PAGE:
Whisky Review – Longmorn – Distiller’s Choice vs. Longmorn 16 year old.

Whisky Review – Longmorn – Distiller’s Choice vs. Longmorn 16 year old.

Time for a stand off. Will it be Epic or underwhelming? Here’s Longmorn – Distiller’s Choice vs. Batman…I mean 16 year old. 

Longmorn – the Distiller’s Choice

40% ABV

£46.96 from Master of Malt



  

Nose. 

On first pour there is an immediate waft of fresh orchard fruits, lots of fresh apples and some bush berries. Fresh hay, and gentle ginger. Quite springy and fresh. With a little time in the glass things become more runny honey driven, quite light, sweet, syrupy. Some fruit salad sweeties and old sweet shop aromas. It’s gentle, easy, and nice enough to nose. 

Palate. 

Sweet arrival, honey, apple juice, ginger beer, some light berry juices. Light on the mouthfeel, juicy, easy, honey sweet, white sugar cubes. The development just does more of the same sweetness, with a little fresh ginger twang coming in, then back to more sugar syrup sweetness. 

Finish. 

Short length, a touch of apple juice as the sugar subsides. It’s very sweet. 

Adding water. 

I’m only adding a small drop due to the low ABV. Not a lot has changed on the nose, if anything it’s got a little younger and more driven by the spirit. The palate is a little fruitier, with the sugar toned down a notch, the finish comes back with that saccharine sweetness. Not worth adding water. It just kills things a little. 

And now…



Longmorn – 16 Year Old 

48% ABV

Non chill filtered

~£55.00 wherever you can find it. 

Is this discontinued? It’s said its on hiatus and it’s bloody hard to find.
  

Nose. 

On first sniff there is a rich thickness of stewed fruits and gingerbread. It is complex and immediately engaging. Extra age is obvious with some pencil notes, apricot, gently entwined spice, with the whole aroma feeling thick and tasty. With a little time in the glass the fruits get jammier, the honey thicker, boiled down and reduced. There are touches of antique furniture. This is a lovely honey rich, deep nosing experience. 

Palate. 

Thick sweet arrival of honey, brown sugar and a touch of nuttiness. Mouthfeel is thick and coating. The development gives waves of ginger biscuits, apple chutney, fruit jams, and thick honey, with some toasted sugar caramelised topping from a Creme brûlée. And some Creme brûlée! A lovely desert palate. Rich and satisfying. 

Finish. 

Medium length, the jammy fruits and nuts stick around for a good while, with a drying honey edge at the end. It’s moreish, very tasty. 

Adding water. 

A few drops added. The nose has got sweeter and juicier, with an enhancement of sherry notes, some syrup soaked raisin and a touch of Christmas spices. The palate reflects this also, sweeter, but still has depth, some oak shavings, spiced honey, spiced baked apple, and all round tasty! The finish is fruity, juicy, sweet and very tasty. This one benefits on the palate and finish with water, but kills the nose a little.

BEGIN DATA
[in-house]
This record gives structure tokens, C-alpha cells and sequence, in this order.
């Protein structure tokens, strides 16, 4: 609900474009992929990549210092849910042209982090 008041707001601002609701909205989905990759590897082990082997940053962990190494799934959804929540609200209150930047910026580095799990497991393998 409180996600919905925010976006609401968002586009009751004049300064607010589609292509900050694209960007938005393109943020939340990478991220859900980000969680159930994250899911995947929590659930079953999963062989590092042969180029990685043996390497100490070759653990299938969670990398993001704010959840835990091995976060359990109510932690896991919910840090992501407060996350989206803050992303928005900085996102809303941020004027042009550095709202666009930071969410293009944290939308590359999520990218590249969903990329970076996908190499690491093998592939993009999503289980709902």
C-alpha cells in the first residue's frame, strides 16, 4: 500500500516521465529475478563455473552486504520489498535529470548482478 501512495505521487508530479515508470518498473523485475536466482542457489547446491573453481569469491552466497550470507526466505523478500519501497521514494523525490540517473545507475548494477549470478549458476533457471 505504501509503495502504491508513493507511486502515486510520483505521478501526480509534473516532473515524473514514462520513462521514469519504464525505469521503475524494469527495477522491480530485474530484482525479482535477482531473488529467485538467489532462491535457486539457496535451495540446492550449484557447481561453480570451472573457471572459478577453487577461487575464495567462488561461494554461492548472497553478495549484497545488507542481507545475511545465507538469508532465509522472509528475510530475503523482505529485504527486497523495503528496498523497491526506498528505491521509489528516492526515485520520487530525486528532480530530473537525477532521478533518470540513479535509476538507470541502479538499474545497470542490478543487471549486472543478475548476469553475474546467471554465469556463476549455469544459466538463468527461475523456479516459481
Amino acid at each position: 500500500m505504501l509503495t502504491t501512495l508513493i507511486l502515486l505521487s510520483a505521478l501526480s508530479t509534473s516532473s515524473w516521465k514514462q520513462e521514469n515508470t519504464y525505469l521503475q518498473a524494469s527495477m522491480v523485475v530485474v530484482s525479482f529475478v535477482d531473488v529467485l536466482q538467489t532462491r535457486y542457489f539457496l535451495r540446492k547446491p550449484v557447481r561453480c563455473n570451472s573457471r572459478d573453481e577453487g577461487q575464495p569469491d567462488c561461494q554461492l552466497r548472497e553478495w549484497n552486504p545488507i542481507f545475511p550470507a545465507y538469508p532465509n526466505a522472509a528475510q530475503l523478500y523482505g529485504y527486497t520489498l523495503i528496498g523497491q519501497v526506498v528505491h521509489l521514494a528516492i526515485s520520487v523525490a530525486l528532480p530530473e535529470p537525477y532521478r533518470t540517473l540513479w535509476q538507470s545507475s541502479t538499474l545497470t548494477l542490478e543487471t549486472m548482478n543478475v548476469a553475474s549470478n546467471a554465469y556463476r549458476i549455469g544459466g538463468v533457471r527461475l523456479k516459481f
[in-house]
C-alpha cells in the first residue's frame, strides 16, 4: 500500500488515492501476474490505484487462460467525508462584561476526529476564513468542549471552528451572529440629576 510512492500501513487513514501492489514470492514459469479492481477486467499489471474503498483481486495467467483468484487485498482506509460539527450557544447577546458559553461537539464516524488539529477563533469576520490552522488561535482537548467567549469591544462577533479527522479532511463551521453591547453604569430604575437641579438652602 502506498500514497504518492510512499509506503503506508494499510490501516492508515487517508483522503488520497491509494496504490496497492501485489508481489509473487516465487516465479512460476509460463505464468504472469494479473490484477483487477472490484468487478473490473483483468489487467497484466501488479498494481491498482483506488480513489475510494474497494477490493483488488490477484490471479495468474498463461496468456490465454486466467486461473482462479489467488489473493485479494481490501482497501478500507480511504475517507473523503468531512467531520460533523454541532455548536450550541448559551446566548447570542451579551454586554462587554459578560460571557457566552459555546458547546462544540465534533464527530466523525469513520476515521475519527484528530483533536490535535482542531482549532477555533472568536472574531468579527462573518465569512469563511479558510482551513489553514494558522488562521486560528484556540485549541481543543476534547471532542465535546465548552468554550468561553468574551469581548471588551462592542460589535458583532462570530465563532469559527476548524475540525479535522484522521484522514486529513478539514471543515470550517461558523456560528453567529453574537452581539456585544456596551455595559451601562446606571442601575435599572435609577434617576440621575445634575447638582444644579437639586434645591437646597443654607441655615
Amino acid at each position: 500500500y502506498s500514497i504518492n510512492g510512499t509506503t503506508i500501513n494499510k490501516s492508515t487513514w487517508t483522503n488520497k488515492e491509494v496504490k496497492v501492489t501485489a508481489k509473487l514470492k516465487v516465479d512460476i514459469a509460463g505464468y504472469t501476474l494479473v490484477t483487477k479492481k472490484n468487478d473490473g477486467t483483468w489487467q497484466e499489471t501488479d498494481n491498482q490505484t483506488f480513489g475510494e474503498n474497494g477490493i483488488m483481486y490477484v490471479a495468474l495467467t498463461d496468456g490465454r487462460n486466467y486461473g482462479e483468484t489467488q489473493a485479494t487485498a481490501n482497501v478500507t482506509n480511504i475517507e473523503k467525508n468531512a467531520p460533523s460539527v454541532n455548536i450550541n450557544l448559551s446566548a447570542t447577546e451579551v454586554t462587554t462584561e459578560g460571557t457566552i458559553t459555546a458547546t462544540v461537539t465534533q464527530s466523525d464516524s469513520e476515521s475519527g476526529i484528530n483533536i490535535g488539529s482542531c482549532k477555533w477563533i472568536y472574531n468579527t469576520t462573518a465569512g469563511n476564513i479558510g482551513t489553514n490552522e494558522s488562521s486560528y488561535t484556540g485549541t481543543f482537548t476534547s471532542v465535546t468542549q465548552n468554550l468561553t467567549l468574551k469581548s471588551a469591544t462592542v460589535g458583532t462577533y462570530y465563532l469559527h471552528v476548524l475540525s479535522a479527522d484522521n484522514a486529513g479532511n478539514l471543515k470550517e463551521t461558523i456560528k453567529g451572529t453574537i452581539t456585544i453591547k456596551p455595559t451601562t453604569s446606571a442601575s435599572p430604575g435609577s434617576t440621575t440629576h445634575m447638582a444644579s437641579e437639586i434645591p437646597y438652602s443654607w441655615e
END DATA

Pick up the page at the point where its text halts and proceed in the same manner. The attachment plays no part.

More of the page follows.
Conclusion. 

The DC is a very very sweet whisky. I mean they both are, but in the DC’s case it’s all sugar. Fortunately I have a sweet tooth, so I could sit there without a care in the world and drink it fine. But when it comes down to a comparison to its predecessor they are worlds apart. The DC at 40% feels light, easy and uncomplicated, and given the right scenario would work fine.

The 16 year old is glorious though. At only £10 more than the new DC, and stacked at 48% ABV it’s a great example how both age and alcohol level carries flavour, and the 16 year old is full of flavour. You can tell they are from the same camp, but the depths of experience and enjoyment found in the 16 year old just kills the DC. I should have probably tried them separately, but alas, I wanted to experience the change!  

Grab yourself a Longmorn 16 if you can! I know I’m going to. I hope it returns to service soon!

Many thanks to Longmorn for the review sample of Longmorn Distiller’s Choice

And

Steve Prentice of Somersetwhisky.com for sharing his bottle of Longmorn 16 with me. 

Advertisements

Leave a Reply

Fill in your details below or click an icon to log in:

WordPress.com Logo

You are commenting using your WordPress.com account. Log Out / Change )

Twitter picture

You are commenting using your Twitter account. Log Out / Change )

Facebook photo

You are commenting using your Facebook account. Log Out / Change )

Google+ photo

You are commenting using your Google+ account. Log Out / Change )

Connecting to %s